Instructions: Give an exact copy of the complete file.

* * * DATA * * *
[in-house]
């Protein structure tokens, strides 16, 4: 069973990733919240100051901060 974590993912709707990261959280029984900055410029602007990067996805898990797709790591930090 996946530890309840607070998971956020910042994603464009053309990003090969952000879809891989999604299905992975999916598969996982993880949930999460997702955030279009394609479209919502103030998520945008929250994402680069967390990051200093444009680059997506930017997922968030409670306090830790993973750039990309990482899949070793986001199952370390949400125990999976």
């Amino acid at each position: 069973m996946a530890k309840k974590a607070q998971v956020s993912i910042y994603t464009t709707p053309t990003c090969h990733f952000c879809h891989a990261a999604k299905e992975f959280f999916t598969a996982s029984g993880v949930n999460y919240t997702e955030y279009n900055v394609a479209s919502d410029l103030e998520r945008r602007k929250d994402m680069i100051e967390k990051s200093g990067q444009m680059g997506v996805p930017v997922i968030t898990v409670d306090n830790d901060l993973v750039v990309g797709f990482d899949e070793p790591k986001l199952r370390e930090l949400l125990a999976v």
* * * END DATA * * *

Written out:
[in-house]
């Protein structure tokens, strides 16, 4: 069973990733919240100051901060 974590993912709707990261959280029984900055410029602007990067996805898990797709790591930090 996946530890309840607070998971956020910042994603464009053309990003090969952000879809891989999604299905992975999916598969996982993880949930999460997702955030279009394609479209919502103030998520945008929250994402680069967390990051200093444009680059997506930017997922968030409670306090830790993973750039990309990482899949070793986001199952370390949400125990999976």
């Amino acid at each position: 069973m996946a530890k309840k974590a607070q998971v956020s993912i910042y994603t464009t709707p053309t990003c090969h990733f952000c879809h891989a990261a999604k299905e992975f959280f999916t598969a996982s029984g993880v949930n999460y919240t997702e955030y279009n900055v394609a479209s919502d410029l103030e998520r945008r602007k929250d994402m680069i100051e967390k990051s200093g990067q444009m680059g997506v996805p930017v997922i968030t898990v409670d306090n830790d901060l993973v750039v990309g797709f990482d899949e070793p790591k986001l199952r370390e930090l949400l125990a999976v």